With the aim of clearing the deck a bit for training camp previews after Labor Day, anyone who checks in gets a special Saturday Daily Cup of Joe that continues my ‘last week of August’ series offering a few short comments on every player either under contract with the Hurricanes or still under draft rights. If you missed the beginning and want to catch up…
Part 5 today covers 11 more players in 3 different categories.
Addressing the biggest weakness
For a couple years now, the Carolina Hurricanes’ biggest weakness has been the team’s goaltending. With the chance to swap out at least one goalie last summer when Cam Ward came off his previous contract, Francis rolled the dice with the same duo (trio if you count the goalie coach) in net, and the team received mixed results at best. In my opinion, the starting goalie position represents the roster slot with the greatest potential for improvement. And with the departure of Eddie Lack and Goalie Coach David Marcoux and arrival of Scott Darling and Mike Bales, the Hurricanes will look to improve at that position.
The acquisition of Scott Darling is obviously the centerpiece of the path forward in net. Despite limited experience with only 75 games played at the NHL level, Darling was one of the top netminders available this summer by virtue of strong performances as a backup and fill in starter during both the 2015-16 and 2016-17. With a low bar set in recent seasons, Darling might not be spectacular; ‘pretty good’ might be enough for a Hurricanes team that is improving in other areas. Regardless, Darling parachutes right into a critical role for the team.
Lost in some of the Hurricanes’ goalie excitement this summer is the fact that Cam Ward still has an important role. Darling has not been full-time starter in the NHL, and as such he will likely need to be spelled regularly to stay at the top of his game. If things go well I could see Ward still playing 20 plus games. And importantly, it should be in a completely different role as a backup. That is unfamiliar territory for Ward and requires an adjustment on his part in terms of preparation and mindset.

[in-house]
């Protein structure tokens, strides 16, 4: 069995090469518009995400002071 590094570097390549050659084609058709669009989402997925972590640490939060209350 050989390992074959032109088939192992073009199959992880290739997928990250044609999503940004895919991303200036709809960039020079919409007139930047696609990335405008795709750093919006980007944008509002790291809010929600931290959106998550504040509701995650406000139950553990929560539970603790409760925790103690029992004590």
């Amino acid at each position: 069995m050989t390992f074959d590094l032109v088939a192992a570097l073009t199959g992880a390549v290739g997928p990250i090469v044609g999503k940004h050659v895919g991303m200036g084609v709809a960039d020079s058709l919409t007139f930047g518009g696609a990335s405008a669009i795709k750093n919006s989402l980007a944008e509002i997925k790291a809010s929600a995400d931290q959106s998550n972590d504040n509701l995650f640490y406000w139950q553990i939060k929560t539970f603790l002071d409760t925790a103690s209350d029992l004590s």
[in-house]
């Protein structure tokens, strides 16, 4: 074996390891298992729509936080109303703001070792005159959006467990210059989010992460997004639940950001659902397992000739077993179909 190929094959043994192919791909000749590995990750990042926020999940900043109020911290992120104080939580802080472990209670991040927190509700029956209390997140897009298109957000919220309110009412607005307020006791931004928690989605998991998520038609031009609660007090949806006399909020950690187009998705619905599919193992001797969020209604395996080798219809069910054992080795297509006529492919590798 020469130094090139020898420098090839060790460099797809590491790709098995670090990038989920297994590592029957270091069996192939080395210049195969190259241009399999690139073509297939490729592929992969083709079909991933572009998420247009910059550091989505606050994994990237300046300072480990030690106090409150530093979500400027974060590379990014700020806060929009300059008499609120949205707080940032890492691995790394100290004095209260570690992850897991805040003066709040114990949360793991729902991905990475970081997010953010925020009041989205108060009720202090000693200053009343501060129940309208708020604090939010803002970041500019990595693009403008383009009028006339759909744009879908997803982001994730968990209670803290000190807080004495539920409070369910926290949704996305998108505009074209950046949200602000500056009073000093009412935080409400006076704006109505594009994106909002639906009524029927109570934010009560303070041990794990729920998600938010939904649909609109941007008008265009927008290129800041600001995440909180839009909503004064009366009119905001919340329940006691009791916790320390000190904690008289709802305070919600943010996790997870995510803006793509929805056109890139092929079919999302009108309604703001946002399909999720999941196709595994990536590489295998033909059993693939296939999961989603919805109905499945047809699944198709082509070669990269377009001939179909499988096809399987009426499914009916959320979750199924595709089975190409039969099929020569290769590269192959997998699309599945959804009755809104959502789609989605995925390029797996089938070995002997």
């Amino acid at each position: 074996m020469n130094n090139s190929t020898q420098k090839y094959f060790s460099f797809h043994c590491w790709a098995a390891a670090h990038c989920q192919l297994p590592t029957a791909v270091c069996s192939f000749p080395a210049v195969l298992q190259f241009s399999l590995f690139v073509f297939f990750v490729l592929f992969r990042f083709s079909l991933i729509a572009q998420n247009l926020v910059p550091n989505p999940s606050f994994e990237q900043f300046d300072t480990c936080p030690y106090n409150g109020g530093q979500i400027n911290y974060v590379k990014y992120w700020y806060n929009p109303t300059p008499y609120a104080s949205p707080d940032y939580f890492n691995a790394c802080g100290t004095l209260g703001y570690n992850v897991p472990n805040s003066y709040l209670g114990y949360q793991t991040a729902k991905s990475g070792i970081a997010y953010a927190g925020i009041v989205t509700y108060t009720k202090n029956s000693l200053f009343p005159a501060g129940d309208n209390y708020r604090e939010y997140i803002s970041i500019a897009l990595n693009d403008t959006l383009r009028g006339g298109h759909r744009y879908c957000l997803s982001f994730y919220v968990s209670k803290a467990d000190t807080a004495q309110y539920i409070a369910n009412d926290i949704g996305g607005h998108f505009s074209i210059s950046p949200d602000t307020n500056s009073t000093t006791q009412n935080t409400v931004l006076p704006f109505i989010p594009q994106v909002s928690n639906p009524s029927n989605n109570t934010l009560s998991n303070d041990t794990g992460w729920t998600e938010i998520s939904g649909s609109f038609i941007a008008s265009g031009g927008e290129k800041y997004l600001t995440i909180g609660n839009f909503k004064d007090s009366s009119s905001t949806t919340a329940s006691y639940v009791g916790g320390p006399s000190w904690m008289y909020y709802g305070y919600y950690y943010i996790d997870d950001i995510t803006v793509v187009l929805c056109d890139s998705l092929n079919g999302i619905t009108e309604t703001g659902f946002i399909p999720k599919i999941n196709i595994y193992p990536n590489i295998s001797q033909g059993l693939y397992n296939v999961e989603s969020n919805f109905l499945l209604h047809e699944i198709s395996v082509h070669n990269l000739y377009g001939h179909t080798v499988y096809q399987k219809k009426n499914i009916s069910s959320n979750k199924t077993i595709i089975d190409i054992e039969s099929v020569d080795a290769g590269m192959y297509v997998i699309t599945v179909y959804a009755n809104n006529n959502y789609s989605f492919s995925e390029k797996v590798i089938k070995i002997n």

Maybe unexciting but important forward depth
The top of the forward ranks will need to play well and produce offensively for the Hurricanes to boost their offense from the 2016-17 season. Most of the emphasis in this regard is placed on the top players and sometimes on rising prospects with high-end offensive potential. Less exciting but also incredibly important is the team’s improving depth that must also pull its weight offensively to provide needed balance.
Rask had a ‘meh’ 2016-17 season. He was not horrible, but he hit a fairly extended dry spell scoring-wise in the middle of the season and never really found a higher gear after that. No matter how one slices and dices the forward lines, Rask figures to be centering a line with at least one top-end scoring forward. As such, he needs to hold up his end of the bargain and be part of a formula that helps escalate the team’s scorers to peak levels.
Lee Stempniak is another forward who does not make anyone’s list of top exciting players. But as a veteran, he provides steady play and important depth scoring. Like Rask, he will find himself on a line with a scorer or two and the potential to elevate his game. With the Hurricanes finishing 20th in the NHL in scoring in 2016-17, every goal counts.
The vice presidents